Caregiver on a mission: Camille Parent of Peterborough, ON, becomes an accidental advocate for elders in long-term care

Lise Cloutier-Steele,

Earlier this year, Camille Parent of Peterborough, Ontario, installed a hidden camera in his mother’s room at the St. Joseph’s at Fleming long-term care facility where she resides. For a long time, he had suspected that his mother was neglected and abused in his absence, and sadly, the shocking images he captured on video confirmed his suspicions.

It made him sick to his stomach to watch video footage of a female employee roughly handling his 85-year-old mother who suffers from vascular dementia. At one point, a care worker waved a feces-covered cloth in front of his mother’s face in an aggravated manner. There should be zero tolerance for this type of behaviour from a worker in any long-term care facility, and residents like Camille’s mother deserve far better.

If that was the kind of care Mr. Parent’s mother was getting, while he was overseeing her care at the home on a regular basis, he worries about what could happen to those residents who do not have any family or friends to speak out on their behalf.

Mr. Parent filed official complaints with the Ministry of Health and Long-term Care as well as The Ombudsman for Ontario, and he submitted a copy of the video to local police. Then he turned to the media for help, because he felt strongly about informing the public about what really goes on in some Ontario long-term care facilities.

Since the release of several media reports about his mom’s situation, he’s been contacted almost daily by individuals with horror stories of elder abuse that they have experienced. He is not alone, and his mother’s experience is not an isolated case.

So Mr. Parent launched a web site – – to give people a place to voice their concerns, and help create awareness about poor conditions in long-term care facilities. His web site is attracting more and more attention, because many caregivers want to be heard, while others would like to see Ministry of Health officials address systemic problems with fair and consistent enforcement of their own regulations, and the provisions of the Long-term Care Homes Act. Doing so would be more beneficial to residents of long-term care facilities than the current practice of reacting with empty promises to the public when media reports uncover yet another crisis in elder care.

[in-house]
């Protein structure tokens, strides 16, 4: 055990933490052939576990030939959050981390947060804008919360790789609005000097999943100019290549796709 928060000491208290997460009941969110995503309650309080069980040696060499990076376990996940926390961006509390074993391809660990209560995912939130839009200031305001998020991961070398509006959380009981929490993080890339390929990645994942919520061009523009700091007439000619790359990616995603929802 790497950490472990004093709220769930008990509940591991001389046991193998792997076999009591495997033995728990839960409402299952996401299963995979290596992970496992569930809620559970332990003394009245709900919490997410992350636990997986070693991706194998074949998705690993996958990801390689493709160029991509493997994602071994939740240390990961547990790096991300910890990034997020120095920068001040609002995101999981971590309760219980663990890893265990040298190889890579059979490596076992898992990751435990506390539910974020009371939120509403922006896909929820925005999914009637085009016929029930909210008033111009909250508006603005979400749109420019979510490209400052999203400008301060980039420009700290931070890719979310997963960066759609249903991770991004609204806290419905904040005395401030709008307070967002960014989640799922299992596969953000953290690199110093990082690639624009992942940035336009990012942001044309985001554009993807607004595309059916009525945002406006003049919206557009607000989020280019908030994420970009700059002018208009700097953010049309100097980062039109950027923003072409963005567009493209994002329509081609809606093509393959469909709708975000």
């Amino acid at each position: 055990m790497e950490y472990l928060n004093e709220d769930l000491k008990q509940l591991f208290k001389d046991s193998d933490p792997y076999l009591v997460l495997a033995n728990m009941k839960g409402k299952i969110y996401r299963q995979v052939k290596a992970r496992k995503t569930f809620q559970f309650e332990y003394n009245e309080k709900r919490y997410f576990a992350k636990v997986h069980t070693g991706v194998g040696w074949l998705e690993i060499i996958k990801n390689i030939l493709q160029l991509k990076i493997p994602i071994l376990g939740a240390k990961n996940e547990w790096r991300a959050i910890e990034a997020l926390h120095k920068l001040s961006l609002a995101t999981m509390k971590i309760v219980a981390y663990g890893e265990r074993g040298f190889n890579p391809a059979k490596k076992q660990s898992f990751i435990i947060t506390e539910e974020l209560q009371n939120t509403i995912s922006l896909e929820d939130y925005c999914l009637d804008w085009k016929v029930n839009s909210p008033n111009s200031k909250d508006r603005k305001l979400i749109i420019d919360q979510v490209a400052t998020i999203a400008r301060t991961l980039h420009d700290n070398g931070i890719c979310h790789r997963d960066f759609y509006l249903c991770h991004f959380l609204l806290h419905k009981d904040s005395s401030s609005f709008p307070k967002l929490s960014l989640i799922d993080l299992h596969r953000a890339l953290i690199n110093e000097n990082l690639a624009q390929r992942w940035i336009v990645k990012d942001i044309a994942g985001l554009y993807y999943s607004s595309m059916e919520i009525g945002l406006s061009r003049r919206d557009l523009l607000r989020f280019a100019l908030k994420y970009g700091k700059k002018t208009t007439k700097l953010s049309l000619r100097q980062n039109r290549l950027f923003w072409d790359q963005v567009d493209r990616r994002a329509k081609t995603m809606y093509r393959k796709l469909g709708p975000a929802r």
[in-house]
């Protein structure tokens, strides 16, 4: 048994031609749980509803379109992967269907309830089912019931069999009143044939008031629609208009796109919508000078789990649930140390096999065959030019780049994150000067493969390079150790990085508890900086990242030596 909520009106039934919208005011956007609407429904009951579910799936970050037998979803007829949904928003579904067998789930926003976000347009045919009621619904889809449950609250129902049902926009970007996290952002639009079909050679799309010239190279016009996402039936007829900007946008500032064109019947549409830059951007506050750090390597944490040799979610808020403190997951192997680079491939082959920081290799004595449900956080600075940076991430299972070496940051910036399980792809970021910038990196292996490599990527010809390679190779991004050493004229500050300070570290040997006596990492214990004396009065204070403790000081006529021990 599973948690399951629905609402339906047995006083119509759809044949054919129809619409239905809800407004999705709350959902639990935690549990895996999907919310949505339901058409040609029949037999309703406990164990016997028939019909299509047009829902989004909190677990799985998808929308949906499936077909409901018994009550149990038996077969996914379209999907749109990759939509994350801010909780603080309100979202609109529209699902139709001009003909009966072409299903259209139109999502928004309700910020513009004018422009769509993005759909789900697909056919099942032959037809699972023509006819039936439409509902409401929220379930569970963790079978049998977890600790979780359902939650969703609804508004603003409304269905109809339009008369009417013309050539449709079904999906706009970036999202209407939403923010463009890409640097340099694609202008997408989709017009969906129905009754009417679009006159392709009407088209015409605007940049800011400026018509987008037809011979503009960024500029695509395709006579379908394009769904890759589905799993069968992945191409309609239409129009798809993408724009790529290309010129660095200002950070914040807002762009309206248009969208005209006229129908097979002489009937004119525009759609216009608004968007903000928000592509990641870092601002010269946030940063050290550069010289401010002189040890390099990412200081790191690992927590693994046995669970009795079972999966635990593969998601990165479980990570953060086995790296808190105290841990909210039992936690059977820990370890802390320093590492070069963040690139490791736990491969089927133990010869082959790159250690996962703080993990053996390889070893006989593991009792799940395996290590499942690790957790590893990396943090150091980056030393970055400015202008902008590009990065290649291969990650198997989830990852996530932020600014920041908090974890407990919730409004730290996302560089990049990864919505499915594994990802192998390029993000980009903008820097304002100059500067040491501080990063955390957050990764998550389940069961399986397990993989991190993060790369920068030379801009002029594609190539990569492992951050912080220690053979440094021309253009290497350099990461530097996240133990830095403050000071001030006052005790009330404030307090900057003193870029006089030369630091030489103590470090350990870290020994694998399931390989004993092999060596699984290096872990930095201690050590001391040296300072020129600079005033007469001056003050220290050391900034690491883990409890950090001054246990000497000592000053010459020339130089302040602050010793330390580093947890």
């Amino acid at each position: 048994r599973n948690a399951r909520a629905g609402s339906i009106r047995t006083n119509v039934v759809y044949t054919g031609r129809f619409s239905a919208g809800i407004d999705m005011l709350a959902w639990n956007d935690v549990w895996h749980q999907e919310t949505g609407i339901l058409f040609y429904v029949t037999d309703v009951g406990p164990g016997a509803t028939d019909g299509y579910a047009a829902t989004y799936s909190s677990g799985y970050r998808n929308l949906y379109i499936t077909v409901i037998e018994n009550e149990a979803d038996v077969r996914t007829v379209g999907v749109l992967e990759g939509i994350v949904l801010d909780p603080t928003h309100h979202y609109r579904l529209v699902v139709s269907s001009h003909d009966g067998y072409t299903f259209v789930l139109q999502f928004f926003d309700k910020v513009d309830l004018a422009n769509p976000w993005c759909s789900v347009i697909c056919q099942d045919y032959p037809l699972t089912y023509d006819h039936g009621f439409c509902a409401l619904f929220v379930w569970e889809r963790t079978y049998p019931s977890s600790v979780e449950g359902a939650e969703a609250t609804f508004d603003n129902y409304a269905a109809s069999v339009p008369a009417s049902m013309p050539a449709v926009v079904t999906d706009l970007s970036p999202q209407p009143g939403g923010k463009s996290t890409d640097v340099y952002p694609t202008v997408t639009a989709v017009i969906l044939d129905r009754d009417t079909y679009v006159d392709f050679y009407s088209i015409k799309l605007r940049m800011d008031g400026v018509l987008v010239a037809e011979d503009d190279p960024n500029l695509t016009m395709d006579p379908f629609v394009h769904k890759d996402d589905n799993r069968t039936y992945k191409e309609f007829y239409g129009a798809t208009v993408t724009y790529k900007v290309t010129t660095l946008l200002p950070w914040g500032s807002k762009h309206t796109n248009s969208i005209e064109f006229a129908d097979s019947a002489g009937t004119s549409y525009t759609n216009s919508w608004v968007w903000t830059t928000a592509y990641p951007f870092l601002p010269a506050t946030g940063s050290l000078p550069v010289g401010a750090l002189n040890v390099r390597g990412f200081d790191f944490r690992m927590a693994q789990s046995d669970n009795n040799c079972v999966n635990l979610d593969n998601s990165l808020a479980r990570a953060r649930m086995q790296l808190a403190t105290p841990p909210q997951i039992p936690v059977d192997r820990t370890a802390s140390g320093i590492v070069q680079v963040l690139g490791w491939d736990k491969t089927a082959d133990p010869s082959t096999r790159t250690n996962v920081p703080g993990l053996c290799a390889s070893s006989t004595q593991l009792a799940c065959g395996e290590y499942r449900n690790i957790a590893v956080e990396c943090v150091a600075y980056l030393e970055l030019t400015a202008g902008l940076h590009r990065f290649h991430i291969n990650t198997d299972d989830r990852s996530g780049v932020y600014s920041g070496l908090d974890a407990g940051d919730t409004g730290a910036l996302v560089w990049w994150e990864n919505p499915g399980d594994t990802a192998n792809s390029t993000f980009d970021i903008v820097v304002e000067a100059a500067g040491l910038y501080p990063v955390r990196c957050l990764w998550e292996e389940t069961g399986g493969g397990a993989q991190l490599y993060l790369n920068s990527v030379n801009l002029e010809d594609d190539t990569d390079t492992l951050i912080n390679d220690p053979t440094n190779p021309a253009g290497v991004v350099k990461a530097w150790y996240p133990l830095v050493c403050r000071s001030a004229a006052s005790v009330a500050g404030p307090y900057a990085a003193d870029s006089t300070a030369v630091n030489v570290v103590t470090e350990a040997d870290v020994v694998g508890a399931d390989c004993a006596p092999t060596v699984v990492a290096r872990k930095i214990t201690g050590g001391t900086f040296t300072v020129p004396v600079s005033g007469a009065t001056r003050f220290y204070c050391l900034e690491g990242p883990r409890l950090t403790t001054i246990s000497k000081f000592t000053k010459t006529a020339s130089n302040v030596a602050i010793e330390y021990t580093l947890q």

The four employees seen on the video abusing and disrespecting Camille Parent’s mother were fired from the Peterborough facility, and the Ministry of Health and Long-term Care conducted an investigation which concluded that abuse did take place. The facility was also forced by the Ministry to close its doors to new admissions for a period of 60 days.

At least some measures were taken by the Ministry, but in addition to these, Parent hoped that the police investigation would result in assault charges. However, the police have recently stated that their investigation did not yield the evidence of criminal intent required to proceed with such charges.

This decision was a disappointment Camille Parent could have done without, and it left him wondering what it will take to get anyone to take serious action if video evidence of his mother in peril is not enough.

Undeterred by the latest developments, Mr. Parent has decided that the best way to improve the lot of the sick and elderly in long-term care, is to form an alliance with people equally determined to turn these facilities into real “homes” — homes in every sense of the word, where “quality care” goes beyond the careful wording of mission statements posted in the lobby of most long-term care institutions.

Camille Parent hopes that his web site will evolve into an organized movement to help change laws to better protect our society’s most vulnerable citizens, lay the ground work for important amendments to the Long-term Care Homes Act to make it easier and safer for caregivers to report justified concerns without fear of reprisal, and eventually eliminate abuse and neglect in long-term care facilities across the country.

Ready to help raise funds for Mr. Parent’s campaign are the producers of The Crowd Funder Show which airs on Buffalo’s Fox Network Channel 29 WUTV. The show’s new season began on September 22, and its mission is to help raise funds for projects deemed worthy by its executive producer, Jordan Whelan, and associate producer, David Hatton – both originally from Ontario. The show is the first of its kind to raise money for worthwhile causes from individuals who contribute via the Internet. For more information on Camille Parent’s upcoming appearance on the show, go to: